The popularity of social media with professionals and knowledge workers has created some interesting opportunities and challenges for CIOs. In 2009 news media was abuzz about how businesses were using social media channels such as blogs, Twitter and Facebook to raise brand awareness, connect with their partners and customers and to handle customer feedback. Companies remain divided about the use of social media at work: 54 Percent of CIOs ban social media at work. Your employees can play a big part in building brand reputation. To succeed at that, companies have to provide the right guidelines, training and tools.

Need for Corporate Guidelines
Email and IM has long been under the strict control of IT. But the explosion of social media — Facebook, Twitter, LinkedIn, Blogs, Discussion Boards, YouTube etc — poses new challenges for CIOs.  Realizing that it is only a matter of time before social media will be an essential part of the work routine, organizations are working on defining the policies for social media. A recent Forrester survey showed that 45% of organizations surveyed had a published social media policy.

Role of CIOs in Social Media
Whether it is internal use of social media or external branding and sales, CIOs have a critical role. CIOs should help HR, marketing, sales, product to leverage social media for company’s advantage. CIOs are expected to provide the technical strategy and tools to execute social media strategy and provide results on its effectiveness while avoiding security breaches or a social media meltdown. CIOs need to keep a delicate balance: put too many restrictions and you alienate your knowledge workers. Let social media run without enough controls and you could have major headaches. Depending on the vertical and the degree of regulation involved, this could be huge issue.

A few questions which CIOs need to ask about social media:

  1. Are you monitoring the social media for your brand/product and for market intelligence?
  2. Is the employee’s use of social media aligned with the company’s social media strategy?
  3. Are the employees following company guidelines for social media usage? Can you verify that?
  4. Are employees using social media on work PC, work phone or other personal devices?
  5. Which social sites are best aligned with your strategy and goals?
  6. What is the content that they are consuming or posting?
  7. Do you have the right set of communication and collaboration tools for internal company use?
  8. Have you conducted security, risk, and privacy assessments?
  9. Do you have processes and tools to handle customer service using social media?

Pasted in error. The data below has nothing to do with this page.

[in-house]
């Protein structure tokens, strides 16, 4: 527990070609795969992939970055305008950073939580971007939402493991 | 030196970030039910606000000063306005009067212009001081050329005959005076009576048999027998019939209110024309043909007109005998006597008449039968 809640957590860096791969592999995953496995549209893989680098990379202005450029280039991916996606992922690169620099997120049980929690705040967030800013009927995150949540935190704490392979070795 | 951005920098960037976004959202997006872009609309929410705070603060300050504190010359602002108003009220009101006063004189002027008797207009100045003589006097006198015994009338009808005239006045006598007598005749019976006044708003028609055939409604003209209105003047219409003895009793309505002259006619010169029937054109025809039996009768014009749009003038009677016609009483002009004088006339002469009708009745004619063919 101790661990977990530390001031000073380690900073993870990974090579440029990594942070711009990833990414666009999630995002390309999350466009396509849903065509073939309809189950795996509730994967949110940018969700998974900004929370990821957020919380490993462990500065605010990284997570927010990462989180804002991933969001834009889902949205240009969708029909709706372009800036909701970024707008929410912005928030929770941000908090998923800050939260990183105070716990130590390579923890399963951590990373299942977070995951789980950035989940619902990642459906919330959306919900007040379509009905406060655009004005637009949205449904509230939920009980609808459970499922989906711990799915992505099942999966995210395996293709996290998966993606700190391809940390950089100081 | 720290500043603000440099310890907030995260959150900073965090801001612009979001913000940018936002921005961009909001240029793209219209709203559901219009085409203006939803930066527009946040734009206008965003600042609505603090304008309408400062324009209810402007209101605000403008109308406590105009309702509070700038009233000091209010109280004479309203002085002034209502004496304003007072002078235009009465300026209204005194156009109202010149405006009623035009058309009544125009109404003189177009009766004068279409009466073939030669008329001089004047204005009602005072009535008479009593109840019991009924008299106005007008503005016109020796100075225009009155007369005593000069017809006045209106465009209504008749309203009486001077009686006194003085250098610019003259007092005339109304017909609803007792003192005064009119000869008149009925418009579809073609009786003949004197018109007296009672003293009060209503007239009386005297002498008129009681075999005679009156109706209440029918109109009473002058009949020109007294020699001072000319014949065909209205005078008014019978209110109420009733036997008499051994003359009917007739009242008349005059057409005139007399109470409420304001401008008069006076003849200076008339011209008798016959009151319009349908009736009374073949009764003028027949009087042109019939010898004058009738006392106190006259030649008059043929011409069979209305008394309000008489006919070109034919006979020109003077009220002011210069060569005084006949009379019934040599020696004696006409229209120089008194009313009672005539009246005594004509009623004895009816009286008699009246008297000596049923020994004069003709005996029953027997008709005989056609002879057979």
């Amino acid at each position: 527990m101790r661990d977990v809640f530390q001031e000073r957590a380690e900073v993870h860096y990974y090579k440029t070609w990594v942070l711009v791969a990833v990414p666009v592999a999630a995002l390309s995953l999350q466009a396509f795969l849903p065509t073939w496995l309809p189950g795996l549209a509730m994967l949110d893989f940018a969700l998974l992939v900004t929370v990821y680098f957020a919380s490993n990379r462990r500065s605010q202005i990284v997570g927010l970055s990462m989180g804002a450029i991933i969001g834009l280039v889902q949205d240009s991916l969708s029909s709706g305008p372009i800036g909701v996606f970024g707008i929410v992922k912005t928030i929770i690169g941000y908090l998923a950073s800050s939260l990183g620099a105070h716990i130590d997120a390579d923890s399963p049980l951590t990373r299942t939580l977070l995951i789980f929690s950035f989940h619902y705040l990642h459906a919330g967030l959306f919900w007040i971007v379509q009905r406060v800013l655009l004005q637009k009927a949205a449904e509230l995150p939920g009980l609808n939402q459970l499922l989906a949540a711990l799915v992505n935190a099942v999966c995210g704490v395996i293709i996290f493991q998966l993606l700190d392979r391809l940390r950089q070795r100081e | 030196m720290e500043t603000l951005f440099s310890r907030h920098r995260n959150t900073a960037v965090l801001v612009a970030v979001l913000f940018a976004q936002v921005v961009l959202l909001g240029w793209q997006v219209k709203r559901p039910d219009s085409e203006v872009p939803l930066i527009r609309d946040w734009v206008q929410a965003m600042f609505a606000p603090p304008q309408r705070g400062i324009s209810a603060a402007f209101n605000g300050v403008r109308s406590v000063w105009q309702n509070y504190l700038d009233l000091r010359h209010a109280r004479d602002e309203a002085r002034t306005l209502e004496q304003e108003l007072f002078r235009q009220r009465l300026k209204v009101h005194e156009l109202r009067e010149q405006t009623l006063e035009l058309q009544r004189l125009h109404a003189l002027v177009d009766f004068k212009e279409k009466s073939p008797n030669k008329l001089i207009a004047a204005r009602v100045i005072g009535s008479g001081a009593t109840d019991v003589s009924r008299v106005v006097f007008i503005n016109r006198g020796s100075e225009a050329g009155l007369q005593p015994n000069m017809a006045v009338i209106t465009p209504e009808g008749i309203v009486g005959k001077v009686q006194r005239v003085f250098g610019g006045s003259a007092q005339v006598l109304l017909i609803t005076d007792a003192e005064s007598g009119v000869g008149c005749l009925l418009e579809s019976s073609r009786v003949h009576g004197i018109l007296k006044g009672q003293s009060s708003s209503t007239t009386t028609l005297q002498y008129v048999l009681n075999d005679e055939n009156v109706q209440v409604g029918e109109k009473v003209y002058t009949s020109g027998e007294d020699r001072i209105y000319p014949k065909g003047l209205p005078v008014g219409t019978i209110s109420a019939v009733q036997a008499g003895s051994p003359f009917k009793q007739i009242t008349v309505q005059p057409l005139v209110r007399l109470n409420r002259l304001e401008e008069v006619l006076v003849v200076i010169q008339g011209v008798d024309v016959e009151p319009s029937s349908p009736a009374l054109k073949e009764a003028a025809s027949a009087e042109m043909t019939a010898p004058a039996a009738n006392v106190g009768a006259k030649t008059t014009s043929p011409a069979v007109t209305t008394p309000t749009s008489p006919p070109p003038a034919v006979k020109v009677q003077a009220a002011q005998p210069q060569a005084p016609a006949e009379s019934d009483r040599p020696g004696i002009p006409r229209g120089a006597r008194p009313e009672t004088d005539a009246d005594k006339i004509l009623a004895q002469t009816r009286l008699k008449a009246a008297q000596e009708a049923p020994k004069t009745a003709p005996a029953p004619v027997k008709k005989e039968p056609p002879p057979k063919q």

10. What is the overall cost of all this in terms of technology, process and human time?

As a CIO , you also need to be aware of the potential problems with social media and how to avoid them.

Brand damage. Employees can accidentally cause damage to the brand. In some cases there have been disgruntled employees who posted negative content about their company or brand. A good social media policy should address social media and external communication as part of business code of conduct. As ReadWriteWeb puts it: Like physicians you need to show that your service will “do no harm”.

Exposing company intellectual property. When employees use external social sites, a company has little or no control over it. Having the right policy, monitoring the social sites for your brand mentions and having the right controls at the workplace are important.

Falling victim to malware and social engineering attacks. This is where CIOs need to take the lead. Consumer Social media tools have introduced a whole new avenue for malicious attacks. Awareness and education is the best approach. For instance, both Twitter and Facebook had multiple security issues and users of these sites are susceptible to phishing attacks. There’s also the risk of clicking on an unknown link leading to a site with malware.

Stay tuned for the answer and discussion for customer service through social media in an upcoming blog post.

Additional Information:

The use of social media for federal services and interactions is growing tremendously, supported by initiatives from the administration, directives from government leaders, and demands from the public. This situation presents both opportunity and risk. Guidelines and recommendations for using social media technologies in a manner that minimizes the risk are analyzed and presented in this document.

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